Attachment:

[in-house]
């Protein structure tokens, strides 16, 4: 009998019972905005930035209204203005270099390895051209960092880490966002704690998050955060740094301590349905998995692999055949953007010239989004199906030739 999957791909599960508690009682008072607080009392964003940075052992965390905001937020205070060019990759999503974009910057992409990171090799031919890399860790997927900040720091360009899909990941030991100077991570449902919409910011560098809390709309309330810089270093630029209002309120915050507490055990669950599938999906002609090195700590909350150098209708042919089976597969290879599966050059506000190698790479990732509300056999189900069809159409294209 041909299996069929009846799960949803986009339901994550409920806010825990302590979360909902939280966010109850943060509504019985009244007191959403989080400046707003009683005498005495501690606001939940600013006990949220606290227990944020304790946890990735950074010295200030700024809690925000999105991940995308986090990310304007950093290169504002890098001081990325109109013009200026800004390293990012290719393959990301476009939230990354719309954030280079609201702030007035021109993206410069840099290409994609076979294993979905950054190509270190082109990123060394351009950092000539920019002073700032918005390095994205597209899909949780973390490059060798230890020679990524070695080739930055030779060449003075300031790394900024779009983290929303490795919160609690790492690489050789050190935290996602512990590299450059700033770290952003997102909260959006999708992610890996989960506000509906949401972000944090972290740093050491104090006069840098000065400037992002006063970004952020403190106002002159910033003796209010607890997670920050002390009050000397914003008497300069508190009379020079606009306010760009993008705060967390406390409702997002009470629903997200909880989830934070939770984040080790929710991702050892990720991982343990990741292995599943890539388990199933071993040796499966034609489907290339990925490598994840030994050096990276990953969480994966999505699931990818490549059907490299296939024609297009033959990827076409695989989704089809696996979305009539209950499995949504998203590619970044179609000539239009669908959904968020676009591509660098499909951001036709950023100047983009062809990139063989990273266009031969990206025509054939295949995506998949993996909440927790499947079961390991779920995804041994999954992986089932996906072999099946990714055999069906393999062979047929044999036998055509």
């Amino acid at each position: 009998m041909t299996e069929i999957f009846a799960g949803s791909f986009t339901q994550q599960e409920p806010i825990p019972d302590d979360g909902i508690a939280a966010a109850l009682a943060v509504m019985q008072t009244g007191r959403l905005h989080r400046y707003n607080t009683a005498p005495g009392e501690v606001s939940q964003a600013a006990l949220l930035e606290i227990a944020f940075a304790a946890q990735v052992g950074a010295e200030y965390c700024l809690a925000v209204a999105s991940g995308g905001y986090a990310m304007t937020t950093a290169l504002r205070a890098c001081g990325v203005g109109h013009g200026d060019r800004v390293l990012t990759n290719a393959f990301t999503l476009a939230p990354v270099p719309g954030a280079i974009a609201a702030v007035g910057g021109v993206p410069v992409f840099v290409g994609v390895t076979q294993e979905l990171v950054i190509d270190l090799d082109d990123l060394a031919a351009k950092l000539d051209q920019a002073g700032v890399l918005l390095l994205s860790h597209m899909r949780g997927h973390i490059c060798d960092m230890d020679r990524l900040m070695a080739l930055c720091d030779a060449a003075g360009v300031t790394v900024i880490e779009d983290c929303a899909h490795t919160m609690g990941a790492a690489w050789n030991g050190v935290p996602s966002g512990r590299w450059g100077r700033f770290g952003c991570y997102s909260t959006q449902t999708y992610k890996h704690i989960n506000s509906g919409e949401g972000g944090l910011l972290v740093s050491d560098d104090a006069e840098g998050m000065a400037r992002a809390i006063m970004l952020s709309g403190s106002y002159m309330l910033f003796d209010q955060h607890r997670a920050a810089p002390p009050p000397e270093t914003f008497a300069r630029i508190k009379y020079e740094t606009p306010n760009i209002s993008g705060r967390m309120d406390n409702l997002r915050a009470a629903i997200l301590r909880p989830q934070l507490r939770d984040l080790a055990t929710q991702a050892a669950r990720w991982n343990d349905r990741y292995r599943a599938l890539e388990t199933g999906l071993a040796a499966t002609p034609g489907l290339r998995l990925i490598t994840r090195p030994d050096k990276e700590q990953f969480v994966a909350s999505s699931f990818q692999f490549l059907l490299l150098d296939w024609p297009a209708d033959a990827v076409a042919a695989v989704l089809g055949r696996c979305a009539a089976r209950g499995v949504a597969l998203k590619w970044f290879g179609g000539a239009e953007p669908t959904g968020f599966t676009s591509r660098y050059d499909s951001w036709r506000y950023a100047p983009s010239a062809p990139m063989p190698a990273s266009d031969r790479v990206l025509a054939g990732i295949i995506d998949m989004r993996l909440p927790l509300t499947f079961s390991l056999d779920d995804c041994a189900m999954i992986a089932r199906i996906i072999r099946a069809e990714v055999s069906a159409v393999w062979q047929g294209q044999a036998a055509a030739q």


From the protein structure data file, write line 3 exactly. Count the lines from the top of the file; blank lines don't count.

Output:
């Amino acid at each position: 009998m041909t299996e069929i999957f009846a799960g949803s791909f986009t339901q994550q599960e409920p806010i825990p019972d302590d979360g909902i508690a939280a966010a109850l009682a943060v509504m019985q008072t009244g007191r959403l905005h989080r400046y707003n607080t009683a005498p005495g009392e501690v606001s939940q964003a600013a006990l949220l930035e606290i227990a944020f940075a304790a946890q990735v052992g950074a010295e200030y965390c700024l809690a925000v209204a999105s991940g995308g905001y986090a990310m304007t937020t950093a290169l504002r205070a890098c001081g990325v203005g109109h013009g200026d060019r800004v390293l990012t990759n290719a393959f990301t999503l476009a939230p990354v270099p719309g954030a280079i974009a609201a702030v007035g910057g021109v993206p410069v992409f840099v290409g994609v390895t076979q294993e979905l990171v950054i190509d270190l090799d082109d990123l060394a031919a351009k950092l000539d051209q920019a002073g700032v890399l918005l390095l994205s860790h597209m899909r949780g997927h973390i490059c060798d960092m230890d020679r990524l900040m070695a080739l930055c720091d030779a060449a003075g360009v300031t790394v900024i880490e779009d983290c929303a899909h490795t919160m609690g990941a790492a690489w050789n030991g050190v935290p996602s966002g512990r590299w450059g100077r700033f770290g952003c991570y997102s909260t959006q449902t999708y992610k890996h704690i989960n506000s509906g919409e949401g972000g944090l910011l972290v740093s050491d560098d104090a006069e840098g998050m000065a400037r992002a809390i006063m970004l952020s709309g403190s106002y002159m309330l910033f003796d209010q955060h607890r997670a920050a810089p002390p009050p000397e270093t914003f008497a300069r630029i508190k009379y020079e740094t606009p306010n760009i209002s993008g705060r967390m309120d406390n409702l997002r915050a009470a629903i997200l301590r909880p989830q934070l507490r939770d984040l080790a055990t929710q991702a050892a669950r990720w991982n343990d349905r990741y292995r599943a599938l890539e388990t199933g999906l071993a040796a499966t002609p034609g489907l290339r998995l990925i490598t994840r090195p030994d050096k990276e700590q990953f969480v994966a909350s999505s699931f990818q692999f490549l059907l490299l150098d296939w024609p297009a209708d033959a990827v076409a042919a695989v989704l089809g055949r696996c979305a009539a089976r209950g499995v949504a597969l998203k590619w970044f290879g179609g000539a239009e953007p669908t959904g968020f599966t676009s591509r660098y050059d499909s951001w036709r506000y950023a100047p983009s010239a062809p990139m063989p190698a990273s266009d031969r790479v990206l025509a054939g990732i295949i995506d998949m989004r993996l909440p927790l509300t499947f079961s390991l056999d779920d995804c041994a189900m999954i992986a089932r199906i996906i072999r099946a069809e990714v055999s069906a159409v393999w062979q047929g294209q044999a036998a055509a030739q």